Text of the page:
Altar Call Ė Opelika-Auburn News
October 8, 2017
While a few men were kneeling
††††††† In recent days our nationís attention has been focused on a few men who chose to kneel rather than stand during the playing of the national anthem. While those football players were kneeling, several other things were happening. I will mention a few.
††††††† Marcos Wittig, an American missionary, was busy in Medellin, Colombia, converting a dumping ground for garbage and bodies into a soccer field in Acevedo, a community of 80,000 people without a single Christian church. Marcos finds ways to get young people off the street and off drugs and alcohol so they can find new life playing on his soccer teams. Oh, and he is building a church on the site of that former garbage dump.
††††††† Scott Moody and Emma Jane Hunt were busy developing an economic opportunity for poor women in Rwanda who can turn native beads into jewelry. †Moody and Hunt had watched job sites in Rwanda where barefoot women carried bags of cement on their heads for nine hours a day to make two dollars. Their goal: to provide sustainable economic opportunities for women around the world.
††††††† Ron Houp, CEO of GO International, a small missions agency in Wilmore, Kentucky, was busy recruiting volunteers to go at their own expense to assist struggling people in Houston, Texas. Some 200,000 homes were damaged or destroyed by the recent hurricane.
††††††† Tyler Vittetoe, a young Methodist pastor, was busy persuading people to fill buckets with supplies for hurricane victims in Texas, Florida and Puerto Rico. Caring people responded with 150 buckets.
††††††† George Partridge and his wife Linda were busy driving out in the country to serve holy communion to Floy Dawson, a sweet old lady who was dying with cancer.
††††††† Joy Mahoney was busy putting together care packages of battery-powered fans, batteries and solar cellphone chargers to be shipped to her sister Laurie who lives in San Juan, Puerto Rico.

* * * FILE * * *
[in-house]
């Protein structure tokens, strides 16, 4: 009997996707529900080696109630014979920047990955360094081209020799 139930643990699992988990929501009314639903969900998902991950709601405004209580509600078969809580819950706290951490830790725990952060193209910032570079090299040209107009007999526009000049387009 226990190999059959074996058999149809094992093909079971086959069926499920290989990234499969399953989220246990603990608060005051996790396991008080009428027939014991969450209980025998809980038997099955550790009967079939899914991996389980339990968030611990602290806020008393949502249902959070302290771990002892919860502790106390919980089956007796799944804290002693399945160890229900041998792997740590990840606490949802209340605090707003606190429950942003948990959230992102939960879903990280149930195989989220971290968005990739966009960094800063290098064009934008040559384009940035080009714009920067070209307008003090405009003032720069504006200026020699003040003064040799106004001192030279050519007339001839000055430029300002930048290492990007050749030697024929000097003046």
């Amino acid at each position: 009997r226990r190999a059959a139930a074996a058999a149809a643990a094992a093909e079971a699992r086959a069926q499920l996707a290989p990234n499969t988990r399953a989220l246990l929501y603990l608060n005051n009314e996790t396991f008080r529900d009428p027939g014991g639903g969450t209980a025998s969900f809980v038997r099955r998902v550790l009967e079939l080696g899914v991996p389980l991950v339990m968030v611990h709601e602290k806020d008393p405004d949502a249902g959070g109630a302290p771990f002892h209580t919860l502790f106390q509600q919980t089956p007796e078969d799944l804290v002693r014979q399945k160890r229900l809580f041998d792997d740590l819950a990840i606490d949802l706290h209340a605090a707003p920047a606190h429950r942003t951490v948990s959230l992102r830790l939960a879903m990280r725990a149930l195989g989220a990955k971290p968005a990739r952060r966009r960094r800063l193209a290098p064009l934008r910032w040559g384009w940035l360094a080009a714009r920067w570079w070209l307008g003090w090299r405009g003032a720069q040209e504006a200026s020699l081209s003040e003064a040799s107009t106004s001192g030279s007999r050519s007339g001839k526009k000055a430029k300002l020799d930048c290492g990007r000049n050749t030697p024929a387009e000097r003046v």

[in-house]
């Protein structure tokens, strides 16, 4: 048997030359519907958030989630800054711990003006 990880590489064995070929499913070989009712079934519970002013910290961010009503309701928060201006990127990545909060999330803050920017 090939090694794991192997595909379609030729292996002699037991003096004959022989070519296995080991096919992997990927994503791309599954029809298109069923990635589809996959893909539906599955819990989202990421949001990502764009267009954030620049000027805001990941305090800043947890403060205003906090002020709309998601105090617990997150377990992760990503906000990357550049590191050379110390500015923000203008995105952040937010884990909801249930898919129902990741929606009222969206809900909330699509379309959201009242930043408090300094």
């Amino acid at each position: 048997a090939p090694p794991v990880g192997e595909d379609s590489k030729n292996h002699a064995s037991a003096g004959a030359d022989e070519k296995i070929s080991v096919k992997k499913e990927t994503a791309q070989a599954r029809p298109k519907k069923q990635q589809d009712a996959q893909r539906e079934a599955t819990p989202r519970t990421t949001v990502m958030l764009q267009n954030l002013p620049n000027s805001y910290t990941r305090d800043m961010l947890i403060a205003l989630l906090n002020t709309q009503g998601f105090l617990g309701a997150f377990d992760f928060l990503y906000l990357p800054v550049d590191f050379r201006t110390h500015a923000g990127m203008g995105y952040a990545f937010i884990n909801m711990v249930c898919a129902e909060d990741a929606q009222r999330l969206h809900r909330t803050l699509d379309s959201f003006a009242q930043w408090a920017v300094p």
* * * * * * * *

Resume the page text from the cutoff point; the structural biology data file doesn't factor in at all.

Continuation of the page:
††††††† Ken Austin, an Air Force veteran and an African-American pastor, was busy providing food, shoes, clothes and housing for the poor in a poverty-stricken section of west Montgomery, Alabama. He is offering young black men a chance to flee the debilitating drug culture, find employment and live a useful life.
††††††† Larry Cochran, an American missionary, was busy ministering to pastors in Llucanayacu, a river village in Peru where Larry is sending a team to help the people plant a church.
††††††† Pam Miller was busy cutting some of her roses so she could take a bouquet to John Howard, a 96-year-old Navy veteran in John Knox Nursing Home. Pam grows roses so she can share them with lonely people.
††††††† Laura Birmingham, a widow in Montgomery, Alabama was busy getting women in her church to sew bandana dresses to be shipped to mission stations in Africa, India and Honduras. So far they have blessed more than a thousand little girls with these colorful dresses.
Jane Boozer, 83-year-old widow of a Methodist preacher, was busy in Decatur, Alabama, visiting homebound folks in her church, a task she performs weekly. She enjoys cheering up old people.
††††††† Coralie McDavid, 91-year-old white widow, was busy cooking lunch for about 50 African-American children and youth in a poor neighborhood in her hometown.
††††††† Darrell Pearson, retired college professor, was busy visiting the sick in area hospitals. Itís what he does for his church every Monday because he enjoys offering hope to people. †
††††††† †Jon Mark Glenn, who journeyed last year with a church team to a remote village in Zambia, was busy raising money to help poor village families buy chicken coops. A coop, costing $175, could become a sustainable means of income for a poor African family.
††††††† Why all of the above stories of real people busy doing useful things to help others? This is why: What gets your attention gets you. There are always better choices to make than getting embroiled in an ugly debate about men kneeling on a football field. †+ + +